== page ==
Together with three other entrepreneurs, Mitchell Harmer of Sign On Site, Dawn Hayter of Urban Providore and Joe Mammolita of iCognition, we discussed our journeys and experience in entrepreneurship and answered the questions of the gathered students.
It was an awesome experience. Each of the entrepreneurs had a very different background, and were at different stages in their company development, providing a broad cross-sectional view of what it’s like to found and build a business in Australia.
Fostering entrepreneurship at Australian universities is critical for Australia to build future businesses and grow the economic opportunities for all Australians. The level of interest from attendees, including several who were already seasoned entrepreneurs while still in their early twenties, demonstrated that passion for entrepreneurship was alive among young Australians.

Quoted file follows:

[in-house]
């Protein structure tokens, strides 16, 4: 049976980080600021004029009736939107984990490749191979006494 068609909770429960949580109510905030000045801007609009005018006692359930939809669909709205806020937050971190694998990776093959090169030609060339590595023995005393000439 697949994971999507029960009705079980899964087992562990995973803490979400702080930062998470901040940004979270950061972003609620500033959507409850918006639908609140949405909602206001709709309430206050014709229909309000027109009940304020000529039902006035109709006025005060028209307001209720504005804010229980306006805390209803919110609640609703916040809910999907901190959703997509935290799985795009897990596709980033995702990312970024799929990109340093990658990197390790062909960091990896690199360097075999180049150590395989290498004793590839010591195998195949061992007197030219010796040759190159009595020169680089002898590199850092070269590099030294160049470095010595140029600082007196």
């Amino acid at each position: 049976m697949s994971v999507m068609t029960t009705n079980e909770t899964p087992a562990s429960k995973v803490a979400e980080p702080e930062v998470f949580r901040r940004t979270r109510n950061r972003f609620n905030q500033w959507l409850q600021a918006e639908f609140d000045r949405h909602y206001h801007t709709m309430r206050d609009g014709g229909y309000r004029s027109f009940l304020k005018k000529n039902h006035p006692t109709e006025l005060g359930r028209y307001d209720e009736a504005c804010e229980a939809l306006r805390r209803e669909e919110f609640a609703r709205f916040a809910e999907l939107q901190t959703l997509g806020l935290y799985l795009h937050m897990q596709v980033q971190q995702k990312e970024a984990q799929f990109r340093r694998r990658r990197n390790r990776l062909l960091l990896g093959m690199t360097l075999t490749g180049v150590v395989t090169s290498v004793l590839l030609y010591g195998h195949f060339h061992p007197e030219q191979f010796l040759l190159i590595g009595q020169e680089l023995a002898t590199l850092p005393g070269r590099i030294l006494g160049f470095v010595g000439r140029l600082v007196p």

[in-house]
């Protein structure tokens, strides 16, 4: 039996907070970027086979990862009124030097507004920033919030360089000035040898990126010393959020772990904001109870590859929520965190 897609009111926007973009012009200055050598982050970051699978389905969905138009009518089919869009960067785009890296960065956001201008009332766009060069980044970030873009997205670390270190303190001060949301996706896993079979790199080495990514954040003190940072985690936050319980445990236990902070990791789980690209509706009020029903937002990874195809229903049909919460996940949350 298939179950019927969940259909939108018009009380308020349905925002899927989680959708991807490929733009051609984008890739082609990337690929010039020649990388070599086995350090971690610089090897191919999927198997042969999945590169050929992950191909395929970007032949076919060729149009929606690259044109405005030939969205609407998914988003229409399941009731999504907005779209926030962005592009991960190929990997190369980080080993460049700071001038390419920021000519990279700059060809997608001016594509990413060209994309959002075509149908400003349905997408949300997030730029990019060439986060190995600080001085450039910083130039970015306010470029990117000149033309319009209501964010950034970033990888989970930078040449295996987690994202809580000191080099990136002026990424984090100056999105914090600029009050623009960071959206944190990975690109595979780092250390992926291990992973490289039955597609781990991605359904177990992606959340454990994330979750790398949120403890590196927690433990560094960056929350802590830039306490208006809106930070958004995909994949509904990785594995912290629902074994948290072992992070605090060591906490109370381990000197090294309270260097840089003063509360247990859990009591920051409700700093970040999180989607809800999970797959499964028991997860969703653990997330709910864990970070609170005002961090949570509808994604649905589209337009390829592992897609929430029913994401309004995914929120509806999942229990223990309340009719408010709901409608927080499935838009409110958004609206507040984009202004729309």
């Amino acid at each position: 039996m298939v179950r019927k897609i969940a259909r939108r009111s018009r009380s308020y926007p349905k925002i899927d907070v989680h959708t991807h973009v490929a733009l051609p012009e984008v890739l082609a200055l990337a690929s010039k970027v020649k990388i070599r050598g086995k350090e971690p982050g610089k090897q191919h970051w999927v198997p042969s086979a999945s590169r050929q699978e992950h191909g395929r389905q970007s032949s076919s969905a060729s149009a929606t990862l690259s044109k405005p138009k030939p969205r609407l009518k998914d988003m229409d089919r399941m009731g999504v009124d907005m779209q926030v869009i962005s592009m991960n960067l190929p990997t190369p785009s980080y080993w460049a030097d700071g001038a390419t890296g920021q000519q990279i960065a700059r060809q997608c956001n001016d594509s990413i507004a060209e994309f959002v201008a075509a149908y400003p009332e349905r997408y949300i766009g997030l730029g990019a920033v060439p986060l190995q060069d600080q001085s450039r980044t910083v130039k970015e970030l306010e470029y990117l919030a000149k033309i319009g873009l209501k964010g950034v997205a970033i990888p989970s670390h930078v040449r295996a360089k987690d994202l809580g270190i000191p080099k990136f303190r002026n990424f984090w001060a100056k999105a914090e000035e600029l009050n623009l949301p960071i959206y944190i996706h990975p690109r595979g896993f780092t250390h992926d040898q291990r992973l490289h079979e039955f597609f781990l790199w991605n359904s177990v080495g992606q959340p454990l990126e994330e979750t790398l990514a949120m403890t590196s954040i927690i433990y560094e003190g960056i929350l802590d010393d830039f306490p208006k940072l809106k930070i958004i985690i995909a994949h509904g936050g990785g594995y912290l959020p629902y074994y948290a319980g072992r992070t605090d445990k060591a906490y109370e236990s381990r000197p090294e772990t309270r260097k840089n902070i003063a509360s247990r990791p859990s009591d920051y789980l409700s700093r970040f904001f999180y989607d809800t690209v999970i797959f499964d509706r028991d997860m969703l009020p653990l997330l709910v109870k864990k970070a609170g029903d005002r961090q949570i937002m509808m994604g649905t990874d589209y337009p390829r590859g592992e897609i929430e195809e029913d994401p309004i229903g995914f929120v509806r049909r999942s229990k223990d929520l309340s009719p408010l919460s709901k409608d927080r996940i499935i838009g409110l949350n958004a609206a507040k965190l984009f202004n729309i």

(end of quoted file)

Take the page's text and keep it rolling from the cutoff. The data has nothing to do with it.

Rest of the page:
All they needed was the knowledge and tools to realise their passions, avenues to learn from more experienced business owners and access systems that can leapfrog their learning and avoid at least some of the pitfalls.
While I was expecting some interest from the students in Social Media Planner as a tool to support an aspect of business planning, I didn’t anticipate how popular it would be – several students bought decks on the spot and more have followed up after the event.
This suggests to me that tools like Social Media Planner have a valuable place in helping our future entrepreneurs to define, refine and test their ideas, preparing them for the business landscape of the future.
I’m glad I could provide some knowledge and support to the students of the University of Canberra, and hope I can continue to support younger people in their journey towards entrepreneurship for years to come.
I hope governments, corporations and universities also recognise where and when our education system needs to be supported by relevant business experience and appropriate business tools.
Without appropriate support many potential Australian enterprises will fail, or not achieve their potential success, restricting Australia’s economic development and success.